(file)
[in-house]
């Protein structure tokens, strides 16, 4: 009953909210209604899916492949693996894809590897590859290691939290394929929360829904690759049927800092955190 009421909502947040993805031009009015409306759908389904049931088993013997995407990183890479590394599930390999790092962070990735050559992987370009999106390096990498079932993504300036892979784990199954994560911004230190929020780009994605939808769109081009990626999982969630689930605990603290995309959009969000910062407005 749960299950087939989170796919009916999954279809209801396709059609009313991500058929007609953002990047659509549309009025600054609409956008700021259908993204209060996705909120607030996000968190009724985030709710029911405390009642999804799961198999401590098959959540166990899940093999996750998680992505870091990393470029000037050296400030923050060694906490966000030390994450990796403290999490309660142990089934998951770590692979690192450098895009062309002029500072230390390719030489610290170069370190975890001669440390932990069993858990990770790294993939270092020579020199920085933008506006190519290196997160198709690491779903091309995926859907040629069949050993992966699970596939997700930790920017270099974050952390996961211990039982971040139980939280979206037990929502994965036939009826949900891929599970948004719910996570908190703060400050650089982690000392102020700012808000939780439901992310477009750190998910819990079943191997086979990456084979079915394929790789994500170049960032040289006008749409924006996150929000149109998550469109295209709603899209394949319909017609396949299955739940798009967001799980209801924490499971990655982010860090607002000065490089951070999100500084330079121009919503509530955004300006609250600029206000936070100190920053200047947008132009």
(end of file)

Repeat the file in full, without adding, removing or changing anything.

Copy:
[in-house]
């Protein structure tokens, strides 16, 4: 009953909210209604899916492949693996894809590897590859290691939290394929929360829904690759049927800092955190 009421909502947040993805031009009015409306759908389904049931088993013997995407990183890479590394599930390999790092962070990735050559992987370009999106390096990498079932993504300036892979784990199954994560911004230190929020780009994605939808769109081009990626999982969630689930605990603290995309959009969000910062407005 749960299950087939989170796919009916999954279809209801396709059609009313991500058929007609953002990047659509549309009025600054609409956008700021259908993204209060996705909120607030996000968190009724985030709710029911405390009642999804799961198999401590098959959540166990899940093999996750998680992505870091990393470029000037050296400030923050060694906490966000030390994450990796403290999490309660142990089934998951770590692979690192450098895009062309002029500072230390390719030489610290170069370190975890001669440390932990069993858990990770790294993939270092020579020199920085933008506006190519290196997160198709690491779903091309995926859907040629069949050993992966699970596939997700930790920017270099974050952390996961211990039982971040139980939280979206037990929502994965036939009826949900891929599970948004719910996570908190703060400050650089982690000392102020700012808000939780439901992310477009750190998910819990079943191997086979990456084979079915394929790789994500170049960032040289006008749409924006996150929000149109998550469109295209709603899209394949319909017609396949299955739940798009967001799980209801924490499971990655982010860090607002000065490089951070999100500084330079121009919503509530955004300006609250600029206000936070100190920053200047947008132009």